Courtesy of Denis Forde
Originally published on TheWildGeese.com July, 2006
QUEENS, N.Y. – In November 1948, at age 20, Denis Forde found himself crossing the Atlantic with two other fellows from the village of Rockchapel in Cork. Forde was drafted into the U.S. Army 20 months after his arrival and shipped to Korea, and so was Maurice Angland, one of his Rockchapel traveling companions. Unlike Forde, Angland never returned from the three-year war there, dying of wounds received in combat Oct. 4, 1951.
"He went to Chicago, and I went to New York," recalled Forde, 78, in a phone interview from his Whitestone, Queens, residence. A week earlier, he and other Irish-born GIs who served in the Korean War erected a monument in nearby Brooklyn to Angland and 27 others who died during the conflict.
Rockchapel parish included less than 1,000 residents then, Forde said, and he knew Angland back home, but they were not chums, each attending a different one of the parish's two schools. "He was a very, very quiet guy, a real nice guy. His sister was over ahead of him, I believe. In Chicago. ... He had a tendency to be skinny. He was as big as me. 5-foot-8."
Asked why he left Ireland, Forde replied: "I have no idea. I just got itchy and just decided to come here."
Forde, unlike Angland, arrived here as an American citizen. Forde's father, Daniel, lived in the United States for a time, and became a naturalized citizen. Daniel served in New York's "Fighting 69th" regiment during World War I, where he was wounded. His father moved back to Ireland. "He had 100% disability (when he returned from overseas duty)," Forde said. "He was shot up." Returning to Rockchapel, Forde's father operated a small farm, aided by Forde's mother, himself, and four brothers, two stepbrothers and two stepsisters. "I was the only one who came (to America)." Forde said.
After he and Angland took their leave upon docking in Manhattan, Forde said, he didn't keep in touch with Angland, and never saw him again. "He went off to Chicago. When I came back (from Korea), I heard that he died from friends, that he was buried in Ireland. It was not good news to hear."
Forde served in the Army's 1st Field Artillery Observation Battalion, rising to the rank of sergeant. "I gave 11 months and eight days in the front lines. I was a forward observer, so I was actually in front of the infantry. I was planning targets, calling in artillery shots. I had to set-up shots in front (of the enemy's lines, often as close as a quarter mile), in high ground. Dug in, everybody had to dig in." He was awarded a Bronze Star for his efforts, which led to the destruction of more than 50 enemy supply vehicles.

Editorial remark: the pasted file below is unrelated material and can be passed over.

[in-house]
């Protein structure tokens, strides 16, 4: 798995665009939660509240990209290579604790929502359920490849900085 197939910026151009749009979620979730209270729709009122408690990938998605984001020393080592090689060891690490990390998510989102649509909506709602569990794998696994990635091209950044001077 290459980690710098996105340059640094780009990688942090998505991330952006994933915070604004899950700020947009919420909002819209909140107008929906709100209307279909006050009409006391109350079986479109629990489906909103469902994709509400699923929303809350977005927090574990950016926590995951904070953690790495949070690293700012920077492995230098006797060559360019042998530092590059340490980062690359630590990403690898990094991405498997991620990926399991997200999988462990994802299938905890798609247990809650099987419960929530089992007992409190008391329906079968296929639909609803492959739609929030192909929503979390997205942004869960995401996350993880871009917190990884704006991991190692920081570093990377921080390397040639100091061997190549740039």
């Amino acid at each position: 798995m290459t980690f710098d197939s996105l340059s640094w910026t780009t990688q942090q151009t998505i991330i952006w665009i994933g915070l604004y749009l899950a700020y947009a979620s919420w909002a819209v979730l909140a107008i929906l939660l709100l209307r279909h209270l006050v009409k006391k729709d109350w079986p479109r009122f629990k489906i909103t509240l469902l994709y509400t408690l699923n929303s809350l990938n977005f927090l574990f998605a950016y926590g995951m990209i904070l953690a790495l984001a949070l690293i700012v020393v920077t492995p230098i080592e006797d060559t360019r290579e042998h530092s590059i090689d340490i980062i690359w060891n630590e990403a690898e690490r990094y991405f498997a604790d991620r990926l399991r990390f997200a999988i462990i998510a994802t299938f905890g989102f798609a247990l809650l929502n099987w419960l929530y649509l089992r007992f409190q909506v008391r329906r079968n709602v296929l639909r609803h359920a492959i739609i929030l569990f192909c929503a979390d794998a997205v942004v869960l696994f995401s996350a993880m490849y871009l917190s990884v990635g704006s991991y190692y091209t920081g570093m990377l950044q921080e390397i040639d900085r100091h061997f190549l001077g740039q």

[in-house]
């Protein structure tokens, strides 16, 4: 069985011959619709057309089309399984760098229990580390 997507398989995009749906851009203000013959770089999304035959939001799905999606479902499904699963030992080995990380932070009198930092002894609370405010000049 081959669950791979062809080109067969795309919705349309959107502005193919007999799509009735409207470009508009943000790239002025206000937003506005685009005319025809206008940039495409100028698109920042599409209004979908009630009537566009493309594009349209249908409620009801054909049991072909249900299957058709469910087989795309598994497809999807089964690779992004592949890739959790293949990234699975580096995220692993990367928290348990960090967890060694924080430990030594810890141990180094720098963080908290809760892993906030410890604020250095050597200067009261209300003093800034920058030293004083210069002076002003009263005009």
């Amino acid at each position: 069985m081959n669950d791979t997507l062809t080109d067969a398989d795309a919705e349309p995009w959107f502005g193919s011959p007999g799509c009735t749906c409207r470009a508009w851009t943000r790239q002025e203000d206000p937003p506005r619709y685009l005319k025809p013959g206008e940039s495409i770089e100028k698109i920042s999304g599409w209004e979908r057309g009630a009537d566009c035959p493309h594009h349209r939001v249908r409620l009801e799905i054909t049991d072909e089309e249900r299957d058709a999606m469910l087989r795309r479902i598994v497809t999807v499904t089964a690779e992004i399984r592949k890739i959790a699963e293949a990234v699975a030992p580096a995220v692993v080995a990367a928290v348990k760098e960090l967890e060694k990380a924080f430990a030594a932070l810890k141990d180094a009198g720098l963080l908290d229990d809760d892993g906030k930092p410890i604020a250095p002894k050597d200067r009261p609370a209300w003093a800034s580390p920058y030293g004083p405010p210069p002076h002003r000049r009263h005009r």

Forde, unlike his landsman Angland, was never wounded, though he almost got hit by shrapnel. "(The enemy spotters) were doing the same thing we were. If you lit a cigarette ... I'm sure everybody was smoking then in those days. If they made a mistake like that, we'd recognize that. I had several close calls (with death), but it didn't mean nothing to me. I just kept on going.""I could see them," Forde recalled. "I could see them at night, their trucks, moving at night. In Korea, all the fighting was done at night mostly." On his first night in Korea, he said, his unit lost 105 of 165 men in hand-to-hand combat during an attack by the North Korean army. "I did not know what was going on," he said, but fought for his life, killing a number of the enemy. He later transferred to field artillery.
The starkness of Korea's terrain has stayed with him these 50-plus years. "Korea was a funny place, a destitute country, very poor. At that time, it was desperate. And a lot of hills. And very cold in the winter and hot in the summer."
Despite the harshness of Korea's landscape and immense poverty, Forde said he rarely, if ever, found himself nostalgic for home, for Ireland. "We were too busy fighting, to do what you had to do."
After the war, he worked for United Parcel Service and local utility Con Edison, in construction, and other jobs. In 1957, he joined the New York Police Department, where he served 22 years, rising to detective, and was assigned to the NYPD's Organized Crime Bureau. At 78, he still works, back in construction.
Forde, who served on the committee that supported the recent monument campaign, goes back to Cork at least once every other year, he said, and includes a visit to Clonfert Cemetery. "Every time I go back, I go to visit Maurice's grave." WG
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This feature was produced by Joe Gannon and edited by Alex Féthière.